It is extremely likely that, during the course of his year-long investigation, Horowitz has already been investigating the abuse of the FISA process — he could hardly help coming across evidence of wrongdoing in that case.

The president correctly states that the IG does not have prosecutorial powers. But he does have the power to make criminal referrals to the Attorney General. What is going to have more public credibility, indictments issued by the Republican DOJ attorneys working for a Republican AG, or indictments sought by the Republican AG on the advice of an IG who, as Trump also reminds us, was appointed by former President Barack Obama?

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Then there is this passage from the Sessions statement: “… this Department will continue to do its work in a fair and impartial manner according to the law and Constitution.” What could be more fair and impartial than relying on an Obama appointee with a spotless reputation for fairness and impartiality to conduct these investigations? And who, by the way, every Democrat talking head on TV will spend the next week defending, precisely because of the president’s exchange with his attorney general today.

I think that what we saw on Wednesday from the president and his AG is a bit of Kabuki theater. That exchange was designed to produce exactly the reaction in the Establishment news media that ended up taking place, i.e., a knee jerk among all the Democrat talking heads to defend and praise IG Horowitz as an upright and impartial arbiter of the facts.

The report will likely also include numerous referrals to the attorney general and his staff for prosecution of Obama-era officials.

Why? Well, because it’s likely that we are about to see the release of the IG’s report related to his 14-month investigation, and by that, I mean within the next week. It is likely that that report is going to contain numerous findings of criminal wrongdoing, not only related to the FBI’s fake investigation of the Clinton email server, but to related scandals like Uranium One and the Clinton Foundation. The report will likely also include numerous referrals to the attorney general and his staff for prosecution of Obama-era officials.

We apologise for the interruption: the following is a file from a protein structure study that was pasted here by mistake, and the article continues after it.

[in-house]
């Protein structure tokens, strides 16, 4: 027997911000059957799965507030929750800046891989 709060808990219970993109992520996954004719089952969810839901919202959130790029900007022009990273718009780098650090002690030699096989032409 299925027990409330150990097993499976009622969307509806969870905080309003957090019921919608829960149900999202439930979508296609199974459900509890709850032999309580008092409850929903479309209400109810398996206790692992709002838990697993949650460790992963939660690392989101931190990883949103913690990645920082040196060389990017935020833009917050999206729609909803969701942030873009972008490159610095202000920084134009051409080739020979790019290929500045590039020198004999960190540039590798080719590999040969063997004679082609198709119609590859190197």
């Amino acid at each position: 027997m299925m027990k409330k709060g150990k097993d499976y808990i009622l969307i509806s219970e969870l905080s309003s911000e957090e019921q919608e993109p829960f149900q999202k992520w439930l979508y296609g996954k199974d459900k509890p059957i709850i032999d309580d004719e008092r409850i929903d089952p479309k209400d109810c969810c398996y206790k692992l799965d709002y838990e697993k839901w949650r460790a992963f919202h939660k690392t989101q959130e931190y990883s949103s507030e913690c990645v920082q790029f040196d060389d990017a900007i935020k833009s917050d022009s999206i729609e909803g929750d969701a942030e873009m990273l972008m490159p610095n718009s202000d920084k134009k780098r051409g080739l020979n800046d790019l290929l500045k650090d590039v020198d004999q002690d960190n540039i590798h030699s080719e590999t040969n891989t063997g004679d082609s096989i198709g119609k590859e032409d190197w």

The news media, which is just the propaganda arm of the Democrat Party, will have an initial knee-jerk response to go after Horowitz and try to destroy him personally, but that’s going to be pretty hard to do, given that they will have just spent a week praising him to the rafters in their never-ending efforts to try to harm Trump.

That’s a lot of expectations out of a single tweet and a one-paragraph response, but as I said above, the president really doesn’t just toss stuff like this out onto his Twitter account for no reason. There is a method here, and we will find out soon enough what it is.

David Blackmon is a longtime public policy professional who correctly predicted the Trump victory to his clients in 2016, and who has spent the past 18 months providing analysis of the Trump campaign and administration with his Daily Campaign Update.